Intro and Updates
Dear crypto data enthusiasts,
Welcome back to this week’s edition of Coin Metrics’ State of the Network, an unbiased, focused view of the crypto market informed by our own network (on-chain) and market data.
This week’s housekeeping items:
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Introducing the RVTC Ratio
Metrics for evaluating crypto assets are still evolving. Initially, metrics from traditional equity markets, like float adjusted market cap, quickly became the norm. However the unique features of crypto assets allow analysts and observers to build new, more insightful, valuation metrics and ratios.
Last December, Coin Metrics introduced one such crypto-native valuation metric: the Realized Capitalization. A crypto asset’s realized cap is calculated by valuing each piece of the supply at the price at the last time it moved. In other words, it prices the supply at the time holders “realized” their gains or losses. Compared to market cap, the realized cap is smoother and changes much less abruptly:
Another crypto-native valuation metric is the “thermocap” (which is a reference to the total amount of energy expended by miners), which we define as the sum of all revenue (denominated in USD) that miners earned over the lifetime of the asset. It gives an estimate of the net fiat inflow into the asset.
The idea behind this is that miners should in theory operate slightly above breakeven. Miners’ costs are all denominated in their local fiat currency, but their revenue is only in crypto assets. Therefore, they must sell most of their newly mined assets and find fiat buyers for them. This idea mostly holds for Bitcoin and Ethereum. For smaller altcoins, miners probably first exchange for Bitcoin or a stable coin, and then for fiat.
Compared to Realized Cap, or market cap, thermocap is even more smoothed out as it can only grow as fast as the asset’s monetary policy allows. For most assets, this monetary policy entails ever decreasing issuance (in native units), which also affects the growth rate of the thermocap.
Rapidly after the introduction of Realized Cap, people began to study its ratio with the market cap. Adaptive Capital wrote that the fluctuations in the MVRV (market value vs realized value) could be used to determine whether a crypto asset is underpriced (if its market cap is much below the realized cap) or overpriced (if the realized cap is way above the market cap).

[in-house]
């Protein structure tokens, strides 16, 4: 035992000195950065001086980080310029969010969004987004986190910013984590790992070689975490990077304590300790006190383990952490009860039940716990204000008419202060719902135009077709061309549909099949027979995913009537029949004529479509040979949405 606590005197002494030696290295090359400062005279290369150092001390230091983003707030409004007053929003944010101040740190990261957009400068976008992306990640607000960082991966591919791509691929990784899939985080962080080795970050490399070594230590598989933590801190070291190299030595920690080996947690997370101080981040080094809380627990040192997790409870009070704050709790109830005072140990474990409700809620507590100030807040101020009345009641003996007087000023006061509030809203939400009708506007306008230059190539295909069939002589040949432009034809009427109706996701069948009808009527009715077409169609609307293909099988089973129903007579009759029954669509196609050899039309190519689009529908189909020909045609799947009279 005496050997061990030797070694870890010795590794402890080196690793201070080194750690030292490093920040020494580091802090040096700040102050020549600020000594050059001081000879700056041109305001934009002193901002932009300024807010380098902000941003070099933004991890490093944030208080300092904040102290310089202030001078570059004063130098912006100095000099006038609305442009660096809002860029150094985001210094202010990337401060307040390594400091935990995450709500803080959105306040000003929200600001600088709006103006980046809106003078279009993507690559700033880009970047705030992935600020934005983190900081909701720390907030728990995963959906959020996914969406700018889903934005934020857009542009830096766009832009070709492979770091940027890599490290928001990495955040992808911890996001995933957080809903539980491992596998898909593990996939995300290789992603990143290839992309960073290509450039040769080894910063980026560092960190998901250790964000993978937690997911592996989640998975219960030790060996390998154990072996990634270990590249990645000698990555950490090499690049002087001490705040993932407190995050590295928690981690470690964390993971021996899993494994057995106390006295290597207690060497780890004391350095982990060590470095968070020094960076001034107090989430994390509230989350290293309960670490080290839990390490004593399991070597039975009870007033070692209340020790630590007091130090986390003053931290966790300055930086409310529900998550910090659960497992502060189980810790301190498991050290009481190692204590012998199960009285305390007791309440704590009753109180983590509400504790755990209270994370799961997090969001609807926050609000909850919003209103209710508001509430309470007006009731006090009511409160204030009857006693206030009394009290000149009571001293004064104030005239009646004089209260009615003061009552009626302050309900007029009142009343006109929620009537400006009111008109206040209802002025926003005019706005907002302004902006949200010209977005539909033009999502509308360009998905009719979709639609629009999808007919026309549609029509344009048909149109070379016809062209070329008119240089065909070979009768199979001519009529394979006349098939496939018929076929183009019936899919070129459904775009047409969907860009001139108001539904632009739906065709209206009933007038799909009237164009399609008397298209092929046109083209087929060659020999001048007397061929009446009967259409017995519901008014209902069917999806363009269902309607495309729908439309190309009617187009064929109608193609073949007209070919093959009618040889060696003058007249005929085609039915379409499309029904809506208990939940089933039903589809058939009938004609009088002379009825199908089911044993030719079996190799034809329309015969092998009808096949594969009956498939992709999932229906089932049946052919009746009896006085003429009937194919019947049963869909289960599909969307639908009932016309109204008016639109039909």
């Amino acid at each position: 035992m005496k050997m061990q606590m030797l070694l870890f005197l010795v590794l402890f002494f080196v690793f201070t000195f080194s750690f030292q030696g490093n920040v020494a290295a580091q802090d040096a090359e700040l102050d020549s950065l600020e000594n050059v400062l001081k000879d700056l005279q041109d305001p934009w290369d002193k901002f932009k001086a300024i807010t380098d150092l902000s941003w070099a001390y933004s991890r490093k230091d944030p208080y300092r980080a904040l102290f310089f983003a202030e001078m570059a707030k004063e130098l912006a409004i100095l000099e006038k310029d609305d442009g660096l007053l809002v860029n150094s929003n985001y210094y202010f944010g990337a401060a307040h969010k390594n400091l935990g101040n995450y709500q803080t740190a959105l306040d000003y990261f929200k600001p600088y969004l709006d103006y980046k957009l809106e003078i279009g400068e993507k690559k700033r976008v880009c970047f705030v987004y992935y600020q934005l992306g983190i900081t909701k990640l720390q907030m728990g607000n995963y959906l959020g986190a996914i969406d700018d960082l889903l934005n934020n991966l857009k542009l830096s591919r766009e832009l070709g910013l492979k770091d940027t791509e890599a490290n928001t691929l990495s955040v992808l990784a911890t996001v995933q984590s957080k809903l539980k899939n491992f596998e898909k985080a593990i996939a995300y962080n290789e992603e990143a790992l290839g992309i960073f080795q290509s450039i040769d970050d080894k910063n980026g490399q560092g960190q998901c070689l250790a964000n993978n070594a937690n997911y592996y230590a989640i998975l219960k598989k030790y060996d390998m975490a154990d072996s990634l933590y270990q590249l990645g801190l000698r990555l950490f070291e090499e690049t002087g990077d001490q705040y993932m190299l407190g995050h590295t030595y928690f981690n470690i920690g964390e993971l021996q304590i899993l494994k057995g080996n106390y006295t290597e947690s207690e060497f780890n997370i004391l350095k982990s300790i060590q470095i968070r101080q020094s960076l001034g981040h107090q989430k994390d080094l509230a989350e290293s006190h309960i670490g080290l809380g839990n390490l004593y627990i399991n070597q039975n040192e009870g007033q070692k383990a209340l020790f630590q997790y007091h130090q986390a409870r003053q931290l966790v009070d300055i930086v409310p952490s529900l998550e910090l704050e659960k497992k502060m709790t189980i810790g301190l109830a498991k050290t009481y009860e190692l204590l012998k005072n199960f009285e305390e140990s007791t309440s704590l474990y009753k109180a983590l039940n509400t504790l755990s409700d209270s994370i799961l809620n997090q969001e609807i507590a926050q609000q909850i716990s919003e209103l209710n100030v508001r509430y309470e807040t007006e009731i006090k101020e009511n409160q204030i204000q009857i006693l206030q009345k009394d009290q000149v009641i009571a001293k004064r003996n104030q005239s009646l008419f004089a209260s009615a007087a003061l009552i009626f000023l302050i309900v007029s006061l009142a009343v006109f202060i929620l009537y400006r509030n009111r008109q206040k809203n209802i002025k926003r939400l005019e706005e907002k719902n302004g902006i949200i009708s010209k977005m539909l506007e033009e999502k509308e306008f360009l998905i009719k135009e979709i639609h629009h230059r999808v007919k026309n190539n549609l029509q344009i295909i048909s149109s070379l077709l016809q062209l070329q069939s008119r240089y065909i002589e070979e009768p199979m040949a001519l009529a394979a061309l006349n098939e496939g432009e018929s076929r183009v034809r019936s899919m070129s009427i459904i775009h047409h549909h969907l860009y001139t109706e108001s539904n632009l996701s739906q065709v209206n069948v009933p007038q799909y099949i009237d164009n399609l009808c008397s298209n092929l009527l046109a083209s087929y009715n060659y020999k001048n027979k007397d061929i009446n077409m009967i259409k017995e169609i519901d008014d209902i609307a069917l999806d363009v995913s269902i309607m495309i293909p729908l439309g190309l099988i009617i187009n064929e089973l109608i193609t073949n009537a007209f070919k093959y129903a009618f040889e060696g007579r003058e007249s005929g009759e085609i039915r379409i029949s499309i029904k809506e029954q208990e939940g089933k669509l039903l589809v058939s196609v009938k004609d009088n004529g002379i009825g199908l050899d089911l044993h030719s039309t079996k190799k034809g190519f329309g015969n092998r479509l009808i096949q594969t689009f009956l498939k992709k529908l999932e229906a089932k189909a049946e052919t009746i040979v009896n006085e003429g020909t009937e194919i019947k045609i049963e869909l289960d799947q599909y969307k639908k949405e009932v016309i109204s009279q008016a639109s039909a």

Studying the ratio of the realized value and thermocap (RVTC: realized value to thermocap) also turns out to yield valuable insights, and is much smoother than the MVRV. It’s particularly effective at picking out periods when an asset’s market becomes overheated.
Each peak in the RVTC locates the high of previous bubbles (one in 2011, two in 2013 and one in 2017). For Bitcoin, the ratio has a natural tendency to go up over time, as the ever decreasing issuance limits the growth of the thermocap.
The current value of this ratio confirms the consensus view among investors and participants in Bitcoin markets: the worst of the current bear market seems to be over.
Comparing the two ratios yields more insights. One thing to notice is that MVRV seems to build up before a spike, as the market price increases, the MVRV ratio goes up automatically while the RVTC ratio spikes very rapidly as on chain movements impact the realized cap.
Looking at the past months, the MVRV went from a bottom of 0.8 to 2.2 (+175%) while the RVTC went from 6.5 to 7 (+8%). This indicates that the recent price movement could continue, despite the realized cap being very close to its ATH.
This ratio can be extended to any asset that has mining, for example, Ethereum. Applying it to forks is still an open question as their thermocap only includes post-fork issuance whereas the realized cap still encapsulates some of the pre-fork history.